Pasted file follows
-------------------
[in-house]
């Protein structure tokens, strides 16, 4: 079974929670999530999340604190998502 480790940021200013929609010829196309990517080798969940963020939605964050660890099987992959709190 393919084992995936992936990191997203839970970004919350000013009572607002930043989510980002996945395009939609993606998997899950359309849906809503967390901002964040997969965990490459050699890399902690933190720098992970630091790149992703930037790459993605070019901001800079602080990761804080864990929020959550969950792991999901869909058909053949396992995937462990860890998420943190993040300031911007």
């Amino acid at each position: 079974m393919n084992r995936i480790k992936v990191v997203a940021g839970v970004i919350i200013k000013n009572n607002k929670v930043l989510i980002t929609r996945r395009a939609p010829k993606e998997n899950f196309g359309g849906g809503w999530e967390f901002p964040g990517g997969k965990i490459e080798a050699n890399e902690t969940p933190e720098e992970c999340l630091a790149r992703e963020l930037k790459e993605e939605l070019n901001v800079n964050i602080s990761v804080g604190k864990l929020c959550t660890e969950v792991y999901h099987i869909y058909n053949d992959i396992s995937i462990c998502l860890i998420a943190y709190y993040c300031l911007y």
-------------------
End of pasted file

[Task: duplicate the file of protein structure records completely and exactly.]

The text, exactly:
[in-house]
């Protein structure tokens, strides 16, 4: 079974929670999530999340604190998502 480790940021200013929609010829196309990517080798969940963020939605964050660890099987992959709190 393919084992995936992936990191997203839970970004919350000013009572607002930043989510980002996945395009939609993606998997899950359309849906809503967390901002964040997969965990490459050699890399902690933190720098992970630091790149992703930037790459993605070019901001800079602080990761804080864990929020959550969950792991999901869909058909053949396992995937462990860890998420943190993040300031911007």
């Amino acid at each position: 079974m393919n084992r995936i480790k992936v990191v997203a940021g839970v970004i919350i200013k000013n009572n607002k929670v930043l989510i980002t929609r996945r395009a939609p010829k993606e998997n899950f196309g359309g849906g809503w999530e967390f901002p964040g990517g997969k965990i490459e080798a050699n890399e902690t969940p933190e720098e992970c999340l630091a790149r992703e963020l930037k790459e993605e939605l070019n901001v800079n964050i602080s990761v804080g604190k864990l929020c959550t660890e969950v792991y999901h099987i869909y058909n053949d992959i396992s995937i462990c998502l860890i998420a943190y709190y993040c300031l911007y």